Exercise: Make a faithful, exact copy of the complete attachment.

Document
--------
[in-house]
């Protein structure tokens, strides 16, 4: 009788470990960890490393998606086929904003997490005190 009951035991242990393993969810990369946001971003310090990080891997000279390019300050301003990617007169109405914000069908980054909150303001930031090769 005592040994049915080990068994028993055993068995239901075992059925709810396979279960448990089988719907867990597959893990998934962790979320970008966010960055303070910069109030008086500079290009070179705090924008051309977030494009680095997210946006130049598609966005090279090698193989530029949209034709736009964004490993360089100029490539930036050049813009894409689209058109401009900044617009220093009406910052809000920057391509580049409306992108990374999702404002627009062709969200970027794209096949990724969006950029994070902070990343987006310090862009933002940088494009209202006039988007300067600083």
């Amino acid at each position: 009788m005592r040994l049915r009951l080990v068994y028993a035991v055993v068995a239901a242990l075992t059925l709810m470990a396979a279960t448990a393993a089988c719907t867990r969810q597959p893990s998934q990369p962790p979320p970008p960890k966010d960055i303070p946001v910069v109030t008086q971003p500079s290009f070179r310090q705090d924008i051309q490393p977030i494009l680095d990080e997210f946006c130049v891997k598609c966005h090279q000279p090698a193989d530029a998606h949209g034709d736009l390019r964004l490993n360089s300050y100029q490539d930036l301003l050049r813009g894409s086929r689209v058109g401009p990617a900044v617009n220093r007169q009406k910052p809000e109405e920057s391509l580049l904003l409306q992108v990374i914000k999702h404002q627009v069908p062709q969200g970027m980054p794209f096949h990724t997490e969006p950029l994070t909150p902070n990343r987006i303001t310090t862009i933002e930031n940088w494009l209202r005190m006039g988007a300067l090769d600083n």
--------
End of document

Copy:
[in-house]
């Protein structure tokens, strides 16, 4: 009788470990960890490393998606086929904003997490005190 009951035991242990393993969810990369946001971003310090990080891997000279390019300050301003990617007169109405914000069908980054909150303001930031090769 005592040994049915080990068994028993055993068995239901075992059925709810396979279960448990089988719907867990597959893990998934962790979320970008966010960055303070910069109030008086500079290009070179705090924008051309977030494009680095997210946006130049598609966005090279090698193989530029949209034709736009964004490993360089100029490539930036050049813009894409689209058109401009900044617009220093009406910052809000920057391509580049409306992108990374999702404002627009062709969200970027794209096949990724969006950029994070902070990343987006310090862009933002940088494009209202006039988007300067600083």
């Amino acid at each position: 009788m005592r040994l049915r009951l080990v068994y028993a035991v055993v068995a239901a242990l075992t059925l709810m470990a396979a279960t448990a393993a089988c719907t867990r969810q597959p893990s998934q990369p962790p979320p970008p960890k966010d960055i303070p946001v910069v109030t008086q971003p500079s290009f070179r310090q705090d924008i051309q490393p977030i494009l680095d990080e997210f946006c130049v891997k598609c966005h090279q000279p090698a193989d530029a998606h949209g034709d736009l390019r964004l490993n360089s300050y100029q490539d930036l301003l050049r813009g894409s086929r689209v058109g401009p990617a900044v617009n220093r007169q009406k910052p809000e109405e920057s391509l580049l904003l409306q992108v990374i914000k999702h404002q627009v069908p062709q969200g970027m980054p794209f096949h990724t997490e969006p950029l994070t909150p902070n990343r987006i303001t310090t862009i933002e930031n940088w494009l209202r005190m006039g988007a300067l090769d600083n």